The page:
Today we've had the unemployment data, generally out the first Friday of every month, and fixed-income prices, and mortgage spreads, indicate the odds of another Quantitative Easing by the Fed. I'd heard ranges for Nonfarm Payrolls from +90k to +120k, with the unemployment rate seen holding at 8.2%. Nonfarm Payroll was actually +80k for June, well below expectations and once again calling into question the predictive ability of the ADP number earlier in the week. The unemployment rate was unchanged at 8.2% - overall a sluggish report. The unemployment rate has been above 8% for over three years - will that shape November's results?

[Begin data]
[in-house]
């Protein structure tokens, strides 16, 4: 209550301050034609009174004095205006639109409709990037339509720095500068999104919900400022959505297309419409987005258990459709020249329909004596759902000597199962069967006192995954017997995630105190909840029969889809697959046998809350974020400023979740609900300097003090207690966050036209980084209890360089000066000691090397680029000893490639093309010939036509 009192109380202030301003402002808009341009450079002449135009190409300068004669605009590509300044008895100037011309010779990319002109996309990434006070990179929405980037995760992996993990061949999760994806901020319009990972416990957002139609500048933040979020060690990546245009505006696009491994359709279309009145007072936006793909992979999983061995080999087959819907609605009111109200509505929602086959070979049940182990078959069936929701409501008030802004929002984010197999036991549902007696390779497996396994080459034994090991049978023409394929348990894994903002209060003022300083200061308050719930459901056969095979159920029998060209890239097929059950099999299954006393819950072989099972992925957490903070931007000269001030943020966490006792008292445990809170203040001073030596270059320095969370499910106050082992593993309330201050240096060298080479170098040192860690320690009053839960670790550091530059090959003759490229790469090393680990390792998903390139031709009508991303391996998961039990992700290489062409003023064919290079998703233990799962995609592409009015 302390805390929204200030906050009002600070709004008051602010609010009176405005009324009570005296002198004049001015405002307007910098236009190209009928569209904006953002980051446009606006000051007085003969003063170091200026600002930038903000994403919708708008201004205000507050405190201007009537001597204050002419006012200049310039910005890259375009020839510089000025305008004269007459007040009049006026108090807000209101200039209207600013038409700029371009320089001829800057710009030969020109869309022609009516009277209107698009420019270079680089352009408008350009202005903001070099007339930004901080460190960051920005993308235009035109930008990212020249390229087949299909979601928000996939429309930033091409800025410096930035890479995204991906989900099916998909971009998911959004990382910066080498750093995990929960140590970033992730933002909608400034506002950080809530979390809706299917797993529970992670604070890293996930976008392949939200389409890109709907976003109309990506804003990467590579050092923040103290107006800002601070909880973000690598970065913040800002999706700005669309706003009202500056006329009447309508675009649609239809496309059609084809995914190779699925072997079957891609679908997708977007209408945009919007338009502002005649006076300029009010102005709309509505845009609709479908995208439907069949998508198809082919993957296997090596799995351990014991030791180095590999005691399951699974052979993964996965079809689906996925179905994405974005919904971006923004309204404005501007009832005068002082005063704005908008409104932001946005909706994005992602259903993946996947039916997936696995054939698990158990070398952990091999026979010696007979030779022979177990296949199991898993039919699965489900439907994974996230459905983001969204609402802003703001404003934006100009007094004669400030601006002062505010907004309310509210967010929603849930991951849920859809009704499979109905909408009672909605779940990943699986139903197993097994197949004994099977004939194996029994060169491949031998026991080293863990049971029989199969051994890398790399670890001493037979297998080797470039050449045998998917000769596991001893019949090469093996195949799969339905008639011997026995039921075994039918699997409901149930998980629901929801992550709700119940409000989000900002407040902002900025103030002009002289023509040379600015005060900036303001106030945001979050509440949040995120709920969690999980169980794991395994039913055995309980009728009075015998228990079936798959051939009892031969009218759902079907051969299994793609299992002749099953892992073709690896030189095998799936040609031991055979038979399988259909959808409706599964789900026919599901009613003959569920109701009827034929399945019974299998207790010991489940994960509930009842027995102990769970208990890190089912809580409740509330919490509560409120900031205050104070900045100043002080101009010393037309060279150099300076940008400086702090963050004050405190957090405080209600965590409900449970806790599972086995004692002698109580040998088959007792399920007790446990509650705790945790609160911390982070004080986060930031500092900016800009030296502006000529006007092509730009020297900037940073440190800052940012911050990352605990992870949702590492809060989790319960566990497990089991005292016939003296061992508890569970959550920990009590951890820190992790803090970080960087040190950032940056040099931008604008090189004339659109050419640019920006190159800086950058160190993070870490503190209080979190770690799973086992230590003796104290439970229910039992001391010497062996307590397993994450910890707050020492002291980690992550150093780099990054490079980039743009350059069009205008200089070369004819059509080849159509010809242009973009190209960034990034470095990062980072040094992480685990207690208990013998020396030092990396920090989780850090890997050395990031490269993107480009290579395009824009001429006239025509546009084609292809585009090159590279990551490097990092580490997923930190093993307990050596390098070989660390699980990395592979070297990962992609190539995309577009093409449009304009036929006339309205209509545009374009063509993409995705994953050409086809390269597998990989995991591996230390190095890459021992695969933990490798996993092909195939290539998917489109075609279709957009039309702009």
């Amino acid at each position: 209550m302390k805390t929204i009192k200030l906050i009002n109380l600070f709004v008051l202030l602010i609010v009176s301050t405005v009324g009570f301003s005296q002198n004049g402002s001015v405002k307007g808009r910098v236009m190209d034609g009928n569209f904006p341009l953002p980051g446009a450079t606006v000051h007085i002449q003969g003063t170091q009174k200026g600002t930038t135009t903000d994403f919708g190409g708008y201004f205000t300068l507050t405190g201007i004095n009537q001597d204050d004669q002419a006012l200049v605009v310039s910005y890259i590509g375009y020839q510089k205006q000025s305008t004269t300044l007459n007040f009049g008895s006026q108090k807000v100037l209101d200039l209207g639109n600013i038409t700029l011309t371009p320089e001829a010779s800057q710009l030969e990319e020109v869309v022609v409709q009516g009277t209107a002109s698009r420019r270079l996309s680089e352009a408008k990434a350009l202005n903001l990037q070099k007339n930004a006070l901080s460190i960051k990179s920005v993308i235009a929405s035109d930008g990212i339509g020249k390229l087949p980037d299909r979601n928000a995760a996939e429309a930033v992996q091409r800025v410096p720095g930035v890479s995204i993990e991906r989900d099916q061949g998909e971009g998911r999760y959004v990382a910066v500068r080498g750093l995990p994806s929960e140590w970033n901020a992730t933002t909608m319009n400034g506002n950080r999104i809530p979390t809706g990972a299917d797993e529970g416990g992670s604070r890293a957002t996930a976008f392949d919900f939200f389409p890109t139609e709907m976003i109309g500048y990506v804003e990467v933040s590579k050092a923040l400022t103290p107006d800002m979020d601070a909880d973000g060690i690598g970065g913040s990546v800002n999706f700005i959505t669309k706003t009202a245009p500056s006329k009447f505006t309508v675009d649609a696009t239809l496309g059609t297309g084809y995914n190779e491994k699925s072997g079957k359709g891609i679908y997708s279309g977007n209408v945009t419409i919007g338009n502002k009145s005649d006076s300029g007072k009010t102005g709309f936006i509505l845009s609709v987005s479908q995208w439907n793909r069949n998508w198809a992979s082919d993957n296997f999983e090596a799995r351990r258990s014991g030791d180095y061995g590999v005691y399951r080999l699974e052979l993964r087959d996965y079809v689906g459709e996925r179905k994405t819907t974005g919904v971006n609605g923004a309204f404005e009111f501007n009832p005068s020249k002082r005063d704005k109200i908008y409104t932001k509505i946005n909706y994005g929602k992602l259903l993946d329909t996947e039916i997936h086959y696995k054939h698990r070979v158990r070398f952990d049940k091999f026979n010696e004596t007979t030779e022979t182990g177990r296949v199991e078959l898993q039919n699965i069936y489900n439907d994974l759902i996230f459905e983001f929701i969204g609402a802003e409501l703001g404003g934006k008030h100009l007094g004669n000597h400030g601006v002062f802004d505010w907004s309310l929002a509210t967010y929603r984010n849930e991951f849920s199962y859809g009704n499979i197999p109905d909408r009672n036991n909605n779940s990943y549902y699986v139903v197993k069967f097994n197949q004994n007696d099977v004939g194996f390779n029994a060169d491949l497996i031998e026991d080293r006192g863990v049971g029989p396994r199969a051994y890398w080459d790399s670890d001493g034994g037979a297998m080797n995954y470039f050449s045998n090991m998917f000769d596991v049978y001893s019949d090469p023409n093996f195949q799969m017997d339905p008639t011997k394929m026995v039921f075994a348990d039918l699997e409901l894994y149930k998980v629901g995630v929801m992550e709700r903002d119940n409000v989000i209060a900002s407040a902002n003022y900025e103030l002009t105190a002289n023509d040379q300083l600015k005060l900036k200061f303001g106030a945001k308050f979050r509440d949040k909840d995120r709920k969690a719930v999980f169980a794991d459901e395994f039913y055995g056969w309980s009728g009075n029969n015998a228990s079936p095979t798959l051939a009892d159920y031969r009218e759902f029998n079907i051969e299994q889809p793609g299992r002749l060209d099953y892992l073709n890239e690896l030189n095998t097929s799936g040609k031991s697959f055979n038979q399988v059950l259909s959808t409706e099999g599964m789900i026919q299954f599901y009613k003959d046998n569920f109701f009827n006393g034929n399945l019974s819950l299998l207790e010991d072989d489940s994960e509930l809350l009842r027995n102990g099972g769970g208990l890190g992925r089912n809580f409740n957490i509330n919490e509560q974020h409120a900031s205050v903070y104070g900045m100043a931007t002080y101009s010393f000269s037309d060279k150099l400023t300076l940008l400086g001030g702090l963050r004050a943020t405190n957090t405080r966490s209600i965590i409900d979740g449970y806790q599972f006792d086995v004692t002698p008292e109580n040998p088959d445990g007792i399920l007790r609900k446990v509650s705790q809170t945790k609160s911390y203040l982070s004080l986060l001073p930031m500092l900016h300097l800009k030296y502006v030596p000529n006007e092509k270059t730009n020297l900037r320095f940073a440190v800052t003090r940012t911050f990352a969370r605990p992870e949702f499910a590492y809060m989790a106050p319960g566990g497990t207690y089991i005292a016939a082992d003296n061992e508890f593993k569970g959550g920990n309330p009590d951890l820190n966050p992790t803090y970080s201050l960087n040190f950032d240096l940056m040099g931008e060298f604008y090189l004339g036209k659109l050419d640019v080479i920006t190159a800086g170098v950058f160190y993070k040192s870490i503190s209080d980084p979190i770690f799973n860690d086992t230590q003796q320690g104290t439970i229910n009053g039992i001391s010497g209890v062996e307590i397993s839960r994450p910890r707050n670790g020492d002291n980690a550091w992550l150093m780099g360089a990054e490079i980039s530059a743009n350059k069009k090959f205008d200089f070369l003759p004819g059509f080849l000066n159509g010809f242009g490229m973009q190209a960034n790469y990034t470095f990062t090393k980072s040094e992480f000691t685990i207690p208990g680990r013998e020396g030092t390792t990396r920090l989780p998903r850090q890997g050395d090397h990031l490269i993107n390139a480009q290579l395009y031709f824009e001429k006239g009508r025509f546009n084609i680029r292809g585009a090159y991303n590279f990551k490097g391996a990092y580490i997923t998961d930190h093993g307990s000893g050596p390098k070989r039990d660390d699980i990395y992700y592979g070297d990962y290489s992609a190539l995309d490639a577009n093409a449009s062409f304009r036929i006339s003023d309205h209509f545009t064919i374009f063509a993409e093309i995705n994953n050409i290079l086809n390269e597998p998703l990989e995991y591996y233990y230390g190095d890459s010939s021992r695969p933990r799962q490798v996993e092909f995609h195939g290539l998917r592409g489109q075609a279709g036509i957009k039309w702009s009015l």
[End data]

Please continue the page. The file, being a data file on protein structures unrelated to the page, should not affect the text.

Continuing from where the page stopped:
Prior to the number our 10-yr was down to 1.58%, and afterward we dropped to 1.56% with early MBS prices better by .125-.250.

How high is the price of gas in France? A thief in Paris planned to steal some paintings from the Louvre. After careful planning, he got past security, stole the paintings, and made it safely to his van. However, he was captured only two blocks away when his van ran out of gas.

When asked how he could mastermind such a crime and then make such an obvious error, he replied, "Monsieur, that is the reason I stole the paintings."

I had no Monet.

To buy Degas.

To make the Van Gogh.

See if you have De Gaulle to send this on to someone else.

I sent it to you because I figured I had nothingToulouse.